To finish with a fun fact, the vampire squid actually has the largest eye of any animal relative to body size. A fully grown female can have an eye that is an inch across, comparable to a fully grown dog. For this it will shortly earn itself a place in the Guinness Book of Records!
Brad Seibel (CEPHBASE)
Kim Fulton-Bennett (MBARI)
Steve Haddock (MBARI)
Mike Everhart (Oceans of Kansas)
REFERENCES, LINKS AND FURTHER READING:Bolstad, K. 2003
Deep-Sea Cephalopods: An Introduction and Overview
Deep See Cephalopods
D. T. Donovan, L. A. Doguzhaeva, H. Mutvei. 2003
Two pairs of fins in the Late Jurassic Coleoid Trachyteuthis from Southern Germany
Haddock, S.H.D.; McDougall, C.M.; Case, J.F.
"The Bioluminescence Web Page",
Johnson, B. 2000.
"Vampyroteuthis infernalis" (On-line), Animal Diversity Web.
Bruce H. Robison, Kim R. Reisenbichler, James C. Hunt and Steven H. D. Haddock, 2003.
Light Production by the Arm Tips of the Deep-Sea Cephalopod Vampyroteuthis infernalis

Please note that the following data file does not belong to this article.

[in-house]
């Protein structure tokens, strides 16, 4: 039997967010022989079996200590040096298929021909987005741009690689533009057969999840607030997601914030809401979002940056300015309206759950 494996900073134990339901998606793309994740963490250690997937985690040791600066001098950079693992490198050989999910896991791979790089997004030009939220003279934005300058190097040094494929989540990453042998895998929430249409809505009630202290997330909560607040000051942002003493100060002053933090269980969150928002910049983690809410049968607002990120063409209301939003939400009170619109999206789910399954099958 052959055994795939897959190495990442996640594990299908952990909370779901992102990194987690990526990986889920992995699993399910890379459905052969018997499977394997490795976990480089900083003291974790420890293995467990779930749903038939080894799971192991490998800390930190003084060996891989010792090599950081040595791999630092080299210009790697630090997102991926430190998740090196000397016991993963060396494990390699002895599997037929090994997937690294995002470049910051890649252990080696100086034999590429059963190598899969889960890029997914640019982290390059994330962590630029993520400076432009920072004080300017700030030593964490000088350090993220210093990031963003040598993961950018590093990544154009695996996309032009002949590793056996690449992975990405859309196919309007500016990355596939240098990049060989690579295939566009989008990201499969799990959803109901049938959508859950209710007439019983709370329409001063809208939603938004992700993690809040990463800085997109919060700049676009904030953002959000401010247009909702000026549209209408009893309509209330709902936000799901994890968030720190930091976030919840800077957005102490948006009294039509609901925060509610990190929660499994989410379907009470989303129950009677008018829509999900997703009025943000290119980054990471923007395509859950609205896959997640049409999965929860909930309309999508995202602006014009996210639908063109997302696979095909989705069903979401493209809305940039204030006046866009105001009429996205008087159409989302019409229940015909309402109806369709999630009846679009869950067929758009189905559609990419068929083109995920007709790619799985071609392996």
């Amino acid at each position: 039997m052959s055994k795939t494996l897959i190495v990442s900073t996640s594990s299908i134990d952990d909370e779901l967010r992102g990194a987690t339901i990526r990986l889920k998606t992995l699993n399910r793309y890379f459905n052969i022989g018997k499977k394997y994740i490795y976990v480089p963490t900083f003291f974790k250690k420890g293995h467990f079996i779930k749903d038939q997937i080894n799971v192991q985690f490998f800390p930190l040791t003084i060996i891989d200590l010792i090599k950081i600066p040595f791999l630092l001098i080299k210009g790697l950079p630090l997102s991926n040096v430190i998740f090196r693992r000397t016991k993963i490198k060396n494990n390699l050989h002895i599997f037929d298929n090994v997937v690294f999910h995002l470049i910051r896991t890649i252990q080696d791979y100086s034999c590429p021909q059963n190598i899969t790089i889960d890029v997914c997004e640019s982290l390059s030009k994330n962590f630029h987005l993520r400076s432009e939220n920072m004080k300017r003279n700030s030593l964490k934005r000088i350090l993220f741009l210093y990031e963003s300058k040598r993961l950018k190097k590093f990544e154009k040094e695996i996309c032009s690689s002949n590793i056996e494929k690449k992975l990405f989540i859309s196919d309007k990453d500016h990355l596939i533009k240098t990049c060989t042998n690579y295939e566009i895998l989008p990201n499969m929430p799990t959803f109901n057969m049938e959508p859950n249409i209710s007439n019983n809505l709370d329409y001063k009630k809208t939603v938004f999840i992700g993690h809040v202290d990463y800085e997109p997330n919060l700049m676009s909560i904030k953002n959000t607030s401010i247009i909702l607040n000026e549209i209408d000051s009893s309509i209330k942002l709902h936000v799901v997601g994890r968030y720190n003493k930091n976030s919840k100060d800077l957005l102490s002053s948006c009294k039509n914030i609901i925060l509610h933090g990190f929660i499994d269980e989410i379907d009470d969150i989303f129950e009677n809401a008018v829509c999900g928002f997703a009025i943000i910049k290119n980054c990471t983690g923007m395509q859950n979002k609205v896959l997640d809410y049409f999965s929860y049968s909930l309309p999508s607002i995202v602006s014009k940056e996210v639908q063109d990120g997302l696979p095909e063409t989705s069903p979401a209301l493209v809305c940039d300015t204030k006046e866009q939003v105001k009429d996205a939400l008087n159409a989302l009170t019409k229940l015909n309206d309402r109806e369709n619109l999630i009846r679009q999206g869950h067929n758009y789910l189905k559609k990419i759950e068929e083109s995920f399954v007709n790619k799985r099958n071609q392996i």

MBARI link with images of bioluminescence: Link
BA Seibel, EV Thuesen and JJ Childress, 1998.
Flight of the vampire: onto genetic gait-transition in Vampyroteuthis infernalis (Cephalopoda: vampyromorpha)
Tree of life pages on Vampyroteuthis (Richard Young):
Tree of Life
COPYRIGHTAll photographs are the property of the copyright owners as indicated in the pictures. Please do not duplicate them without written permission from the owners. This does not apply to Chun's Vampire Squid engraving which is over 100 years old and is in the public domain, and my own family tree diagram.
Phil Eyden - Nov 2005
Vampyroteuthis Infernalis, Living Fossil
By Phil Eyden